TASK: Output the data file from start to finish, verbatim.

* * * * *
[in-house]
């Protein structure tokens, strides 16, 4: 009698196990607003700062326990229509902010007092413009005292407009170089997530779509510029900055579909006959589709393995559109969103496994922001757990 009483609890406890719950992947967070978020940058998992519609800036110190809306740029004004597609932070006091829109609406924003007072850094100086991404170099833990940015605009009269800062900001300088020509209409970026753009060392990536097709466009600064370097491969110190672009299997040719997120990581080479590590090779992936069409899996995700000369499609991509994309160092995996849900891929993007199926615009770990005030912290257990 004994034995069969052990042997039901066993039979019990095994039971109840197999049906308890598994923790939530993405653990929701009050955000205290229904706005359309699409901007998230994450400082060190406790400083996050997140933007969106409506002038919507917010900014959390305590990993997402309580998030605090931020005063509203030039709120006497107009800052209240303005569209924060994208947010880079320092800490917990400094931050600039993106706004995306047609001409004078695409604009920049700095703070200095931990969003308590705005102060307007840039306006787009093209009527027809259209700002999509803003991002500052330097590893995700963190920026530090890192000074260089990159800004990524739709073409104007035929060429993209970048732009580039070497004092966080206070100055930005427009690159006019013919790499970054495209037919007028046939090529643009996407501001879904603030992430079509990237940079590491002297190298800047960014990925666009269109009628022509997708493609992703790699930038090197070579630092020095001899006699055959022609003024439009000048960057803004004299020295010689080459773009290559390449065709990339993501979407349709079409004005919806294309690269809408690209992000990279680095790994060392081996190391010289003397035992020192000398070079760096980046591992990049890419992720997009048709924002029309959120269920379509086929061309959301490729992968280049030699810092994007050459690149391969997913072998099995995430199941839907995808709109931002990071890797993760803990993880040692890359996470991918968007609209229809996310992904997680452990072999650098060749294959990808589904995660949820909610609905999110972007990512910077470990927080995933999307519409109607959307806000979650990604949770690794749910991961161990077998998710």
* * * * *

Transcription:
[in-house]
């Protein structure tokens, strides 16, 4: 009698196990607003700062326990229509902010007092413009005292407009170089997530779509510029900055579909006959589709393995559109969103496994922001757990 009483609890406890719950992947967070978020940058998992519609800036110190809306740029004004597609932070006091829109609406924003007072850094100086991404170099833990940015605009009269800062900001300088020509209409970026753009060392990536097709466009600064370097491969110190672009299997040719997120990581080479590590090779992936069409899996995700000369499609991509994309160092995996849900891929993007199926615009770990005030912290257990 004994034995069969052990042997039901066993039979019990095994039971109840197999049906308890598994923790939530993405653990929701009050955000205290229904706005359309699409901007998230994450400082060190406790400083996050997140933007969106409506002038919507917010900014959390305590990993997402309580998030605090931020005063509203030039709120006497107009800052209240303005569209924060994208947010880079320092800490917990400094931050600039993106706004995306047609001409004078695409604009920049700095703070200095931990969003308590705005102060307007840039306006787009093209009527027809259209700002999509803003991002500052330097590893995700963190920026530090890192000074260089990159800004990524739709073409104007035929060429993209970048732009580039070497004092966080206070100055930005427009690159006019013919790499970054495209037919007028046939090529643009996407501001879904603030992430079509990237940079590491002297190298800047960014990925666009269109009628022509997708493609992703790699930038090197070579630092020095001899006699055959022609003024439009000048960057803004004299020295010689080459773009290559390449065709990339993501979407349709079409004005919806294309690269809408690209992000990279680095790994060392081996190391010289003397035992020192000398070079760096980046591992990049890419992720997009048709924002029309959120269920379509086929061309959301490729992968280049030699810092994007050459690149391969997913072998099995995430199941839907995808709109931002990071890797993760803990993880040692890359996470991918968007609209229809996310992904997680452990072999650098060749294959990808589904995660949820909610609905999110972007990512910077470990927080995933999307519409109607959307806000979650990604949770690794749910991961161990077998998710």